As in past years, the profiles will be put to the test at the 2003 RSNA meeting, where 40 vendors are expected to participate in IHE demonstrations, Carr said.

With the rollout of IHE within radiology well underway, the organization is now turning its attention to expansion within the broader world of information technology as well as other clinical applications.

Both HIMSS and the RSNA originally committed to a five-year sponsorship of the IHE effort. Despite being in the last year of that commitment, the endpoint is not yet at hand, Carr said.

"At some point, we’ll be satisfied with the progress made in radiology, and can relax the expansions of the technical framework," he said. "But there is still much to be done. We’ll maintain our sponsorship for the foreseeable future."

In the near term, IHE radiology is actively soliciting user success stories from radiologists and administrators. And it is sponsoring a seminar at the Symposium for Computer Applications in Radiology meeting in June on workflow integration.

Meanwhile, HIMSS is devising a strategy for IHE deployment within the larger world of healthcare information technologies. Like the RSNA, the organization is focusing on increased involvement by users, said Joyce Sensmeier, director of professional services at HIMSS, which is based in Chicago.

"Since the IT piece is really the horizontal development of IHE, it’s going to support not just radiology but all the other clinical areas," Sensmeier said. "Chief information officers are a critical audience for the IT piece, and now that it is hitting them beyond the radiology department, I think that will get them engaged."

The IHE has an ambitious goal to develop and approve four integration profiles to support an IT infrastructure by this August.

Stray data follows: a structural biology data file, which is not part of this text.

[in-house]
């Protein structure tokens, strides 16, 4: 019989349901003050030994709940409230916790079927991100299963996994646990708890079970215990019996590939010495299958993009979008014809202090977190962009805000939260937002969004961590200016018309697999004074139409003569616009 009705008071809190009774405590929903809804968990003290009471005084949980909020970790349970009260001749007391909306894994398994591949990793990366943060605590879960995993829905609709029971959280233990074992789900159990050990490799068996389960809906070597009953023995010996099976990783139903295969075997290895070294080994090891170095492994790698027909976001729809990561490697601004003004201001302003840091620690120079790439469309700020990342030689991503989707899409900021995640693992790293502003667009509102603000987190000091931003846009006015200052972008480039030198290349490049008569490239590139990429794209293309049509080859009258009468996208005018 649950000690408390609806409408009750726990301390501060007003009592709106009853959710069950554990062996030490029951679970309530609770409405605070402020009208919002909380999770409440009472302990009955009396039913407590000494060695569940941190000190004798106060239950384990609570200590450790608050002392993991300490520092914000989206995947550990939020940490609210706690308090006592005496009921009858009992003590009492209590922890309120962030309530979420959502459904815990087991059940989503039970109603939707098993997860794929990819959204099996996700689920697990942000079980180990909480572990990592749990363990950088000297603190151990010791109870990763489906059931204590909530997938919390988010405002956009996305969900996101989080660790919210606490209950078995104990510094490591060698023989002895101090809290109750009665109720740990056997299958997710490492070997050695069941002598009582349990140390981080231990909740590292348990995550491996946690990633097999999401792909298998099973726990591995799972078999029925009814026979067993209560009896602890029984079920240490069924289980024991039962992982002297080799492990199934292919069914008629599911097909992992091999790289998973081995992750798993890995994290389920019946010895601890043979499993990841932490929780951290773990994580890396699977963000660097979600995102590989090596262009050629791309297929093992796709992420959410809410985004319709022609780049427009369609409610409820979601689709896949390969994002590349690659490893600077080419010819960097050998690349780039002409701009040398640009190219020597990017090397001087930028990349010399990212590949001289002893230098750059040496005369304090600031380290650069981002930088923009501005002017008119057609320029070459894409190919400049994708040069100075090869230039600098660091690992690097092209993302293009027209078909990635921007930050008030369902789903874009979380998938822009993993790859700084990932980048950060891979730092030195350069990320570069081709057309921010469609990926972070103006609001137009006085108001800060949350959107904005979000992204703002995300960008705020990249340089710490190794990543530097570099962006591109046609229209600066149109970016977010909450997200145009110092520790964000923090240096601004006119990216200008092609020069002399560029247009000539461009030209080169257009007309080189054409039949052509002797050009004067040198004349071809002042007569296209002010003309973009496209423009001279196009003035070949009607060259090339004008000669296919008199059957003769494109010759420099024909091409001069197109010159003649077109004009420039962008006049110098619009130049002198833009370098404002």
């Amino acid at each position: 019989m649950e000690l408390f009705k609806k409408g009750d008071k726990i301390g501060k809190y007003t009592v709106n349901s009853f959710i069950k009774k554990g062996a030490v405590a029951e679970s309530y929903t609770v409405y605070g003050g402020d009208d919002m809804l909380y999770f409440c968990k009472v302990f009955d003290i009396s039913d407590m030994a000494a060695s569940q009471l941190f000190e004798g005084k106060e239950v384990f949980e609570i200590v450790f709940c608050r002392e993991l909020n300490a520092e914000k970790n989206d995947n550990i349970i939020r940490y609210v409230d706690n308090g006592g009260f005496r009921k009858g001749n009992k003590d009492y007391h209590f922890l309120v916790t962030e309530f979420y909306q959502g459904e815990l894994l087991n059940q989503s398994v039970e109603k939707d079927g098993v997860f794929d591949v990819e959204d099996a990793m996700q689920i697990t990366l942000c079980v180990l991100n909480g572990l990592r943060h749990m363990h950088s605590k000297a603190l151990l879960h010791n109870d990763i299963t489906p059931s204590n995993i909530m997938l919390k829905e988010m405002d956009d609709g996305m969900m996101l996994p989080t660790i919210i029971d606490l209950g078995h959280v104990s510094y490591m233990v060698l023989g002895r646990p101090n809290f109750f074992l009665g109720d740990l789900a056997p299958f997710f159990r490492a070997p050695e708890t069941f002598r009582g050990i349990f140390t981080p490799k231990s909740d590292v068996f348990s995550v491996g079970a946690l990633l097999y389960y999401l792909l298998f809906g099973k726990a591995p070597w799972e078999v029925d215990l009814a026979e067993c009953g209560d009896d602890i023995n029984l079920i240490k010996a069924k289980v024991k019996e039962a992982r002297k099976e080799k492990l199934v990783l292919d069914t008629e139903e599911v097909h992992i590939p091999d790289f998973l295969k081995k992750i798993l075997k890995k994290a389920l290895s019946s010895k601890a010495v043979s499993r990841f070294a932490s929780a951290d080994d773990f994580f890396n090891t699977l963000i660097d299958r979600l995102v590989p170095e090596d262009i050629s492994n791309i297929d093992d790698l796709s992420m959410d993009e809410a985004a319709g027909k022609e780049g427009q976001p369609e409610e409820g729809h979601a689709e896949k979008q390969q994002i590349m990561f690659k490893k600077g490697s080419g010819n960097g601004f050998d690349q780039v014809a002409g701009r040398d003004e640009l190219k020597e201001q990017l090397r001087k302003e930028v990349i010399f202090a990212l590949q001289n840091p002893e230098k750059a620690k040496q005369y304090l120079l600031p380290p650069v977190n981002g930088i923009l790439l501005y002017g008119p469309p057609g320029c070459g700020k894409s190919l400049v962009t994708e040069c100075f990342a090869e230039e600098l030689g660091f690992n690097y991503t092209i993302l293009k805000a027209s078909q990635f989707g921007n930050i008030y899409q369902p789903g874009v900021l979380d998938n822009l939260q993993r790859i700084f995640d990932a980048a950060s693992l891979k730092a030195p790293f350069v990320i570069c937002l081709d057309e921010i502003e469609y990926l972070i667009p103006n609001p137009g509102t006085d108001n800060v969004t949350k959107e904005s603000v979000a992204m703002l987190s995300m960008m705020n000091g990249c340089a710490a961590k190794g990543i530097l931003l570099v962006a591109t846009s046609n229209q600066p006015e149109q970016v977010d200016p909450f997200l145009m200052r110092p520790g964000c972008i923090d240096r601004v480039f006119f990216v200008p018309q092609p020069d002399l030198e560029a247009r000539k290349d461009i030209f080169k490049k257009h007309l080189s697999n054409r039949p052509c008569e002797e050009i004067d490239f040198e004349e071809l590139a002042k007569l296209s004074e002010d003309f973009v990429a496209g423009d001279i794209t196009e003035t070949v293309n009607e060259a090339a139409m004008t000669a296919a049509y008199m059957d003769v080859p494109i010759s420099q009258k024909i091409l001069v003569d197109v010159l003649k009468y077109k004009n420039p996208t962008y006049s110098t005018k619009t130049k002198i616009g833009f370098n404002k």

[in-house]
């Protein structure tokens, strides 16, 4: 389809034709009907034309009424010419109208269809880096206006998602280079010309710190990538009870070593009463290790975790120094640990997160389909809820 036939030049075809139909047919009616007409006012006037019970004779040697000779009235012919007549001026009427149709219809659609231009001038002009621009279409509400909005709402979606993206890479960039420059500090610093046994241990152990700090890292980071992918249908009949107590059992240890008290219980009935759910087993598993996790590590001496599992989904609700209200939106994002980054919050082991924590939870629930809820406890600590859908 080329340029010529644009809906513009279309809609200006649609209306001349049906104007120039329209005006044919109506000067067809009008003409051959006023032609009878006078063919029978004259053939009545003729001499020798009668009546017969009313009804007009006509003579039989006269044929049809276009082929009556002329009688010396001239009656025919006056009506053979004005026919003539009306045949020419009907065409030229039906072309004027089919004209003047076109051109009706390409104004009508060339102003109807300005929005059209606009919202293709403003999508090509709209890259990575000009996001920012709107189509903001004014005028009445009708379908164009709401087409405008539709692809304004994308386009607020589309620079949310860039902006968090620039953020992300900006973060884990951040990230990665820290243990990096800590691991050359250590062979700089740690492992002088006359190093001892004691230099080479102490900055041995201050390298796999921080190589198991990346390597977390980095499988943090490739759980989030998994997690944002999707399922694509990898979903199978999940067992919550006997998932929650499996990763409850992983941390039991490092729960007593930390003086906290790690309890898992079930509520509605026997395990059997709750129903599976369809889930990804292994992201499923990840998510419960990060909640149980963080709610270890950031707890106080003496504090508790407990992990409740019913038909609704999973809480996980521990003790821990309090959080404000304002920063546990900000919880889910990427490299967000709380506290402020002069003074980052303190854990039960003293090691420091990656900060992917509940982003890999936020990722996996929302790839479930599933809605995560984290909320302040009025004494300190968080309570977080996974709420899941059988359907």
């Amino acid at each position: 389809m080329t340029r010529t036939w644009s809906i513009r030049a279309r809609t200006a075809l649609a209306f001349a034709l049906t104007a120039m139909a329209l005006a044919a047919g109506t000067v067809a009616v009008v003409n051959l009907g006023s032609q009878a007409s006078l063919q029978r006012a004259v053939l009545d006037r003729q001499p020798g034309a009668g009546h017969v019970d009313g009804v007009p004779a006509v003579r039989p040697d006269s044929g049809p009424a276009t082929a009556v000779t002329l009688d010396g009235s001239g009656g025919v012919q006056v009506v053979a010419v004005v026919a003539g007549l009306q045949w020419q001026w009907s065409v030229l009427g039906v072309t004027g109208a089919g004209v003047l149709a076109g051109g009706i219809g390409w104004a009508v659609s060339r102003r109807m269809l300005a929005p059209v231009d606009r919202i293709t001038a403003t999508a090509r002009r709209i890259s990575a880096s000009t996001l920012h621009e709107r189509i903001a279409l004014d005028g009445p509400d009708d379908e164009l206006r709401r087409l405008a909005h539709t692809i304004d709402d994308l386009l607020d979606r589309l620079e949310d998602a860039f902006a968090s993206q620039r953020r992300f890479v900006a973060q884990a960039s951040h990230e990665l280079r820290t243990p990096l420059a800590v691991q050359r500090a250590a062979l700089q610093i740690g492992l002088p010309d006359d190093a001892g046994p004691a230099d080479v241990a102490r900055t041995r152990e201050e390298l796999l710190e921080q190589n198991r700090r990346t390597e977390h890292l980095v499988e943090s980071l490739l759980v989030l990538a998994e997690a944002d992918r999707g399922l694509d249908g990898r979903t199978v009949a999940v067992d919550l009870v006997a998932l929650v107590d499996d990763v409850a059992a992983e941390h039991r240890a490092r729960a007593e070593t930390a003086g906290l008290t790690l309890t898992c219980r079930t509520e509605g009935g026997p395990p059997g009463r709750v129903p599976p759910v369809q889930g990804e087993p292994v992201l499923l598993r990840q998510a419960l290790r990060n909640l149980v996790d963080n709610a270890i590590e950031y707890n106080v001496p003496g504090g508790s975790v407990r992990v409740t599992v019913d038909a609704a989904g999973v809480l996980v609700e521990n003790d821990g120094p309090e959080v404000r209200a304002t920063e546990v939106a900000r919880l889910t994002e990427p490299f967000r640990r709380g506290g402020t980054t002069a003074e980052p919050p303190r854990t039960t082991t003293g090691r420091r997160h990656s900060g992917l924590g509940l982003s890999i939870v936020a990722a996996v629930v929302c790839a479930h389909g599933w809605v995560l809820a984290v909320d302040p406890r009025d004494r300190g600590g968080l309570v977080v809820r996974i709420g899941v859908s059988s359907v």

These profiles relate to implementation of patient identity cross-referencing across multiple registration domains; clinical query and report display; patient-synchronized applications; and advanced security and user authentication.

As IHE radiology has done in the past, the IT community will hold a vendor "connectathon" testing the various profiles in January 2004. A month later, IHE IT will participate in a joint demonstration showcasing ways HL7 standards are being implemented by the IHE. The latter will be a critical event, Sensmeier said.

"We rely on standards organizations like HL7 to provide the basis for interoperability, but IHE is taking it to the next step by providing implementation guidelines for their work," Sensmeier said.

The IHE has also forged a critical partnership that will take it beyond the realm of radiology. The American College of Cardiology (ACC) has signed on to sponsor the development of a technical integration framework within that specialty.

"It’s significant that we have a commitment from the ACC to grow that vertically," Sensmeier said. "And because we have a successful model based on radiology, they will benefit from that. We won’t have to reinvent the wheel."

Establishing a framework that could be used across the enterprise has always been the goal of the IHE -- and the RSNA, Carr said.

"What we had hoped all along would happen -- that the IHE would be adopted by other disciplines across the enterprise -- is starting to happen," he said. "Radiology was well-placed to do this. It’s exciting to forge the connections that have always seemed logical and necessary but have not been made before."

By Deborah R. Dakins
AuntMinnie.com contributing writer
May 12, 2003

Related Reading

IHE eyes real-world applications at RSNA, plans new IT committees, December 1, 2002

IHE expands into new domains in Year 4, April 3, 2002

IHE boosts systems integration prospects, January 30, 2002

IHE to consolidate early activities in Year 3, November 25, 2001

IHE looks for more participation by HIS vendors, other specialties, February 6, 2001